It seems that BGH does not put equation between own content and own acts. The court literary says that Google should not be blamed for development and use of the suggestion tool software. It explains it's position as follows:

Das Entwickeln und die Verwendung der die Suchvorschläge erarbeitenden Software ist der Beklagten nicht vorzuwerfen; hierbei handelt es sich vielmehr um eine durch Artt. 2, 14 GG geschützte wirtschaftliche Tätigkeit. Das Suchmaschinenangebot der Beklagten zielt auch nicht von vornherein auf eine Rechtsverletzung durch eine gegen eine bestimmte Person gerichtete unwahre Tatsachenbehauptung ab. Nur durch das Hinzutreten eines bestimmten Nutzerverhaltens können ehrverletzende Begriffsverbindungen entstehen. Die Tätigkeit der Beklagten ist andererseits aber nicht nur rein technischer, automatischer und passiver Art.
Bei Beeinträchtigungen, die eine pflichtwidrige Unterlassung als (Mit-)Ursache haben, ist zur Vermeidung einer zu weitgehenden Haftung eine fallweise wertende Betrachtung erforderlich. Die Verantwortlichkeit des Unterlassenden wird durch die Kriterien der Möglichkeit und Zumutbarkeit der Erfolgsverhinderung begrenzt.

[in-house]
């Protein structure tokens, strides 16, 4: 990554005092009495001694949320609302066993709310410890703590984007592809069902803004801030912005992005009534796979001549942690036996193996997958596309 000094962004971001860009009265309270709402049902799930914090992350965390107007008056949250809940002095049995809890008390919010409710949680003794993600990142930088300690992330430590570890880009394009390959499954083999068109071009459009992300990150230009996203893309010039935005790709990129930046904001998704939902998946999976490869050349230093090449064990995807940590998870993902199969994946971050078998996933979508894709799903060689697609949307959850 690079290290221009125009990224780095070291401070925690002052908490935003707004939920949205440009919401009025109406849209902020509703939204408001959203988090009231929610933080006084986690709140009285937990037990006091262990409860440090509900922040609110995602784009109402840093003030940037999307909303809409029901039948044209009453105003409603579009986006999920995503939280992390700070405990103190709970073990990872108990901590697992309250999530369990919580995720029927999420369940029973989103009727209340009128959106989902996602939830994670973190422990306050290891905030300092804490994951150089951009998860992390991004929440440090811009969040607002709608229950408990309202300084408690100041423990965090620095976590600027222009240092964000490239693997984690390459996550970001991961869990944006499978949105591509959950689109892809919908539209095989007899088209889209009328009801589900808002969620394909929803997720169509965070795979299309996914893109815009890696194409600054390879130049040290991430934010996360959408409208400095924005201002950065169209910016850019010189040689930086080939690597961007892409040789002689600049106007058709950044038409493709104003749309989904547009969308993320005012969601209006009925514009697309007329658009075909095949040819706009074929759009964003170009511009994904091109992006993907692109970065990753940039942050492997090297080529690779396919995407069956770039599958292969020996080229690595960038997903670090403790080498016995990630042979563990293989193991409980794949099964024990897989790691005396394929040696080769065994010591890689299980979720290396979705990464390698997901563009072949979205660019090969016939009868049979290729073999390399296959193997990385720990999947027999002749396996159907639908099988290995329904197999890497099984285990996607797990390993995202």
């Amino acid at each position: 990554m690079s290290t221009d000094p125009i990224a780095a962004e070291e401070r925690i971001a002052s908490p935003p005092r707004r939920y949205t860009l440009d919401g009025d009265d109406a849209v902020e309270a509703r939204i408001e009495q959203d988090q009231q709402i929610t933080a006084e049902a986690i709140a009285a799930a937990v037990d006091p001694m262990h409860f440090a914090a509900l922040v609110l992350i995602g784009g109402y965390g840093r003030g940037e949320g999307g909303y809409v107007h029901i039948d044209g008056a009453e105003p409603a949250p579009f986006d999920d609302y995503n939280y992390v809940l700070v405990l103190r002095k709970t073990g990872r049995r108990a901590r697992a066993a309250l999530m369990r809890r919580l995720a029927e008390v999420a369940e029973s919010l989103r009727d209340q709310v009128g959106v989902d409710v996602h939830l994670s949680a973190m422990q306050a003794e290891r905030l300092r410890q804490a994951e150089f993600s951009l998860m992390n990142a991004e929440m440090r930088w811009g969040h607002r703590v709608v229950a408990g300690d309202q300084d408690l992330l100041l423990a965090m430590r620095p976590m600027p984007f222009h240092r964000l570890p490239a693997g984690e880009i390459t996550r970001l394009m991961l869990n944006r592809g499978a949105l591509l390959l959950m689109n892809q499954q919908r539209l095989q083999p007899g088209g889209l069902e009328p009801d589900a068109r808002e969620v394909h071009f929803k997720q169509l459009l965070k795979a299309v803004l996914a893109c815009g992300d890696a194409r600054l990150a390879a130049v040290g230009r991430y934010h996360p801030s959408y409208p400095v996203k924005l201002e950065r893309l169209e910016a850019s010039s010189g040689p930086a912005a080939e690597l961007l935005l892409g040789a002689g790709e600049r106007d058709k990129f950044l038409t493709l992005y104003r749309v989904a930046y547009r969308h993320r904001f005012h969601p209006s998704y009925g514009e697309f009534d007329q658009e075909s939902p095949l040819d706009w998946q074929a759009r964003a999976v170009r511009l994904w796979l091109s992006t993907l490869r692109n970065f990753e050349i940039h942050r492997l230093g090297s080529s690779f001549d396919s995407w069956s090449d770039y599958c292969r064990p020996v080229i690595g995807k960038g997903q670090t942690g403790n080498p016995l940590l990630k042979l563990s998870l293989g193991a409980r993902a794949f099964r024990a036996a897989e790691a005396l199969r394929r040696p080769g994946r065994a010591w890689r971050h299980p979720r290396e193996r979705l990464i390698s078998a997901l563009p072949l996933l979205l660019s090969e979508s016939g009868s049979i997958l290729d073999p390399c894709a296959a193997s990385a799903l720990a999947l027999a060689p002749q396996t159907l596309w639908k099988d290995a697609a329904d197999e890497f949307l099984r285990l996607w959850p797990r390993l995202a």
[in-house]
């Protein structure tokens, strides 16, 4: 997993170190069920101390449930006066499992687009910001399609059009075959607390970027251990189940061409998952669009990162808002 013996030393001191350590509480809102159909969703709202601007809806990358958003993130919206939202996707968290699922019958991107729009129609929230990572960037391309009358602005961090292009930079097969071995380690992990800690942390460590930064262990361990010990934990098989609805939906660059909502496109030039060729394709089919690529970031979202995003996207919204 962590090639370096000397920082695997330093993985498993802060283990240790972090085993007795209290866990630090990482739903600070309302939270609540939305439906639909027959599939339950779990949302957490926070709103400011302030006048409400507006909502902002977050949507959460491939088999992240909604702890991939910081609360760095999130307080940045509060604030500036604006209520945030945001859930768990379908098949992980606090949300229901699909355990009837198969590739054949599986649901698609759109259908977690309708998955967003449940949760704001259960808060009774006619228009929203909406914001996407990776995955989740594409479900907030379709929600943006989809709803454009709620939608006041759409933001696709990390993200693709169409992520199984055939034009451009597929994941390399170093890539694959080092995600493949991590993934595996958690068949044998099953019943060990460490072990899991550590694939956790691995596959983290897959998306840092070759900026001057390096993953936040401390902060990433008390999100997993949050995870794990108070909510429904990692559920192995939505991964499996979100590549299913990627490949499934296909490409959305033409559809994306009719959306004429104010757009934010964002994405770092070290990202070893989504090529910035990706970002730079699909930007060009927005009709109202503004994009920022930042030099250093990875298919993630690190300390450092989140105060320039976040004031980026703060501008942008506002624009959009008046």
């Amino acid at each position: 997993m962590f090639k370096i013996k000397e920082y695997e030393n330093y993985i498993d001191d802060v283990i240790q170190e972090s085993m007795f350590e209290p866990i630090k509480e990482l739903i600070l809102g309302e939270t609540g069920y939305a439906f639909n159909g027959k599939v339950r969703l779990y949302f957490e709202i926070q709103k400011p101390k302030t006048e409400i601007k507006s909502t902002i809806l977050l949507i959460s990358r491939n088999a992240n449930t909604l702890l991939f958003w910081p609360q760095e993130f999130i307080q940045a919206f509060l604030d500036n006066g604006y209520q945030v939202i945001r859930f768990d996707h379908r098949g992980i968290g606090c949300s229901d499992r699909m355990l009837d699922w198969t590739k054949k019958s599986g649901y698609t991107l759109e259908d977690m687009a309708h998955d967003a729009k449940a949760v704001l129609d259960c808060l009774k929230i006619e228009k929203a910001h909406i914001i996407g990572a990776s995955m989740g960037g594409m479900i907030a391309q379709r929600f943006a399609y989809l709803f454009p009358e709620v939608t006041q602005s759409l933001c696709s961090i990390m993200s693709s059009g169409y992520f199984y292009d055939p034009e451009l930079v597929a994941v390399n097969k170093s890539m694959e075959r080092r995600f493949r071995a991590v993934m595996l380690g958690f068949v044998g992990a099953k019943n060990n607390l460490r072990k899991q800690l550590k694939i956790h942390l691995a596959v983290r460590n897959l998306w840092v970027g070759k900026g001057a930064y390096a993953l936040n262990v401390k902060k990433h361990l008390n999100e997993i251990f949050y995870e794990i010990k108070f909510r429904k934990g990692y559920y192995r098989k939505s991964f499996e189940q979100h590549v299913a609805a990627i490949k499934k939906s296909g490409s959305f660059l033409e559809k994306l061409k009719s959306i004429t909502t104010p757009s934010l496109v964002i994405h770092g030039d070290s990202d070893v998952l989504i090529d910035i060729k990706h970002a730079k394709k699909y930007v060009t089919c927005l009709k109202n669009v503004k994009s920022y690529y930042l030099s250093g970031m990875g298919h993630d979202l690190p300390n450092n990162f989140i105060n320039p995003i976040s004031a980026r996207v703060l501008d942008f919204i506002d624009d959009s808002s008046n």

The court here basically says that because Google's liability is dependent on searching behavior of its users, Google may only co-cause infringement of personality rights by it's wrongful omission. To assess whether the omission is wrongful, one has to take into account all the circumstances of the case, including criteria of feasibility and reasonableness of the success of prevention. My reading is therefore as follows.  

Own content does not automatically establish own acts of data processor. Own acts in respect to own content that is a result of processing of third party data will arise only if the processor omitted to act where he should have acted.

This is rather interesting development when one considers the case-law of the first senate of the BGH. This senate seemed to be saying to us that direct liability arises when intermediaries act as own-content providers. And that intermediaries are not only directly liable for content which they have created but are for the content they have adopted. Direct liability for adopted content is based on § 7 TMG, which distinguishes between content providers as providers of their “own contents” and intermediaries as providers of “contents of third parties”. This distinction led to a court praxis according to which an intermediary can adopt the contents of third parties and become an own-content provider itself (German Federal Supreme Court, marions-kochbuch.de, 12.11.2009, Case No. I ZR 166/07). Now it seems that there are there possible types of third party content

a) submitted third party content within safe harbors,
b) submitted and adopted third party content (own content = own acts)
c) submitted and processed third party content (own content = own acts only upon wrongful omission)